What are the Causes for Achilles Tendon Injury

If you feel the pain when you wear certain shoes, but not barefoot, the cause is friction from the back of the shoe. Most sports shoes have raised backs, known as heel tabs, as do many normal shoes. It may look low, but if the tab is any higher than the level of the ankle it puts pressure on the Achilles tendon. Boots with stiff seams do the same. Once the problem starts, any shoes which touch the Achilles tendon make it worse.

Other causes or aggravating factors of this type of pain include overtraining; faulty foot mechanics, especially overpronation; pain referred from the hip; poor circulation caused by sitting too long in tight clothing or with your ankles crossed; and hormonal changes in females.

Treatment for Achilles tendon Injury

Any faulty shoes must be discarded or modified by cutting the heel tabs back to the right level. In some cases this solves the problem immediately.

Some specialists offer injections into the painful tendon: if you choose this option, make sure your specialist is an expert, otherwise there is a strong risk of tendon rupture a few weeks later. A more drastic option in chronic cases is surgery to strip the tendon clean of inflammatory material.

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The tendon can be strained or suffer a minor tear at its attachment to the calcaneus. Sometimes the bursa between the tendon and the upper part of the bone becomes inflamed. In a chronic problem, spurs may form on the calcaneus. A spur can become detached, forming a focal point of pain. Achilles insertion problems can occur at any age. In children it is often linked to Sever’s disease.

Achilles Tendinitis

What you Feel When you Have Achilles Tendon Insertion Strain

Pain usually comes on gradually, although it can happen suddenly. You feel pain on tiptoeing or running. The heel is tender when you press on it. In the early stages the pain may wear off when you are warmed up, but recurs later during your exercise. The tendon gradually tightens. There is little or no pain at rest unless there is direct pressure on the heel.

Causes for Achilles Tendon Insertion Strain

There is usually excessive strain on the calf in extreme ranges of movement, for instance when you run uphill as fast as you can. Shoes contribute if they have rough, uneven linings round the heel; if the heel counter is soft, tight or not the right shape for your foot; if the sole is hard; or if the heel has worn down unevenly.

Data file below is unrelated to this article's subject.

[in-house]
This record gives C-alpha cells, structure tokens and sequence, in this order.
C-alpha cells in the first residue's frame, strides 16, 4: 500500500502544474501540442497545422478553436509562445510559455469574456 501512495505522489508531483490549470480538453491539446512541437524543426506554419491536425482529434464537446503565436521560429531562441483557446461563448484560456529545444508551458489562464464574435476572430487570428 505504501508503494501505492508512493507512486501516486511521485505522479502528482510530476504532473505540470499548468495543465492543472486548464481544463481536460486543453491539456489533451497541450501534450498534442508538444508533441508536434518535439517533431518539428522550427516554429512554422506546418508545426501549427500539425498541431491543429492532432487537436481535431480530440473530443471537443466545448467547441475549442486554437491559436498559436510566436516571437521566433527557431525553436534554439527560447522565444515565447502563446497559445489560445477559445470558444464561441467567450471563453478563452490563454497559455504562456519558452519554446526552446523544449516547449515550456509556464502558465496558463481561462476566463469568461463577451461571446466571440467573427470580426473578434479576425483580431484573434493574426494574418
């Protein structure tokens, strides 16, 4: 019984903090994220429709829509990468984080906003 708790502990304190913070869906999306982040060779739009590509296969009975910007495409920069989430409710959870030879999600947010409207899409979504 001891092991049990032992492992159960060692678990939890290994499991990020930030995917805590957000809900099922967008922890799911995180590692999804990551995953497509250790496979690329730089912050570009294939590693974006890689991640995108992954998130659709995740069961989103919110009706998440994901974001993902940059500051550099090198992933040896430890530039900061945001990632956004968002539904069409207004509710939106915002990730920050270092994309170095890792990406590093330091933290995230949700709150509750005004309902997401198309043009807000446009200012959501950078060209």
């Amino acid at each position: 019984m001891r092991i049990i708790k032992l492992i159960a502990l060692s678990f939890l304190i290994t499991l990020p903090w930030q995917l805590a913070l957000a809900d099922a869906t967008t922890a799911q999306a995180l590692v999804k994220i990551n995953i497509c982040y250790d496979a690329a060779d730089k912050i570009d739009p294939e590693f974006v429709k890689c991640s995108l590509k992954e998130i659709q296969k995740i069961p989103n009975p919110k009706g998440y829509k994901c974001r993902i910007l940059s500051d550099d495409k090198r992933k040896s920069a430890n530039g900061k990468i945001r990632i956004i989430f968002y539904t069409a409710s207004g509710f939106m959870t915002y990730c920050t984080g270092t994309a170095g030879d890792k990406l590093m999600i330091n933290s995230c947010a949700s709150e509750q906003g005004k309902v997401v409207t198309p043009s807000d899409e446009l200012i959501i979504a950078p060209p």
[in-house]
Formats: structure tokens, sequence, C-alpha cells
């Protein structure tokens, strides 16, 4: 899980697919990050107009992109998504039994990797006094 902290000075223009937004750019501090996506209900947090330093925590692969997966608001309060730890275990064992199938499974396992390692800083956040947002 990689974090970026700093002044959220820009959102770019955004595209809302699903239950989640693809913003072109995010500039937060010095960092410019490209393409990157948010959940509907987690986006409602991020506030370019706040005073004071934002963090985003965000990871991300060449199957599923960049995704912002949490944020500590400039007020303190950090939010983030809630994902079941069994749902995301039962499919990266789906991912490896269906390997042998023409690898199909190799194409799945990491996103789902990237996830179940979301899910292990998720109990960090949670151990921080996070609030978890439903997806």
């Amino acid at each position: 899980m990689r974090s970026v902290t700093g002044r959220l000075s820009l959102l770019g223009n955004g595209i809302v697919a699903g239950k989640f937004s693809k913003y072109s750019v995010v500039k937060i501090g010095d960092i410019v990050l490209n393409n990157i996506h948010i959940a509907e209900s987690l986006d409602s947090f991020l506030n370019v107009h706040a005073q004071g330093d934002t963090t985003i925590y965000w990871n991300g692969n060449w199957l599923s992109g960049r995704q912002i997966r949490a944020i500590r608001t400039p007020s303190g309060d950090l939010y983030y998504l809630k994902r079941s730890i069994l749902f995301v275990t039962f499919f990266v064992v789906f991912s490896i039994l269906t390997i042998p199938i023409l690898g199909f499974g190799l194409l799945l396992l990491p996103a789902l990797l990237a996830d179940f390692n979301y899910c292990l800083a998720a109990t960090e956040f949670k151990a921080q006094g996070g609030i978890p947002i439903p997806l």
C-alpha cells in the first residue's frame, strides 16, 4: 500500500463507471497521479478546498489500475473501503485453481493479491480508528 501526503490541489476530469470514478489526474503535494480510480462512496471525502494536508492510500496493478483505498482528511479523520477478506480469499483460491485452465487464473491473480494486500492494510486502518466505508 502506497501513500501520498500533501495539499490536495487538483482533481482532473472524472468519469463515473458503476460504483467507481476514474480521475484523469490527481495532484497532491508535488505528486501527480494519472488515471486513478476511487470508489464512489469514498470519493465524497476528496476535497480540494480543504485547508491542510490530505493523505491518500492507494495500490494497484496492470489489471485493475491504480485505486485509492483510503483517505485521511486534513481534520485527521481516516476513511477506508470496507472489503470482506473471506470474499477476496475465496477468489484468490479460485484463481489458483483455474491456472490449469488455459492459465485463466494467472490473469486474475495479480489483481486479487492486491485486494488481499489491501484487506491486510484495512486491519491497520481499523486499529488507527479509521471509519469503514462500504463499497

Treatment for Achilles Tendon Insertion Strain

Check your shoes and discard any which chafe, if padding does not help. You may benefit from orthotics. Your doctor or specialist may offer you an injection.

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A harmless but painful bony enlargement on the outer posterior heel is called a Haglund’s deformity, named for the doctor who first described it. This condition is commonly referred to as a “pump bump”, because women’s pump-style shoes, with rigid heel counters, contribute to its symptoms. Given this common name, it isn’t surprising that Haglund’s deformity occurs most frequently in women who spend a lot of time wearing dressing shoes

Haglund's Deformity

What Causes Haglund’s Deformity?

Most people with Haglund’s deformity have inherited a foot structure with this bony enlargement present at birth. With pressure and rubbing on the heel over time, a bursa forms and becomes inflamed and painful (bursitis). High-arched feet, in particular, tend to supinate when walking (inward movement of the heel causing a person to walk on the outside of the heel), causing the back of the heel to rub repetitively against the shoe’s heel counter. A tight or shortened Achilles tendon also contributes to the condition by compressing another bursa (the retrocalcaneal bursa, which everybody has) against the heel bone.

Symptoms of Haglund’s Deformity

Symptoms of Haglund’s deformity include pain, redness, and swelling at the back of the heel. Often, a callus also develops over the affected area.

Treatment of Haglund’s Deformity

Treatment of Haglud’s deformity begins with

If the above conservative treatments are not helpful, you may want to consider surgery. The procedure usually involves removing both the prominent bony enlargement on the back of the heel bone and the inflamed bursa.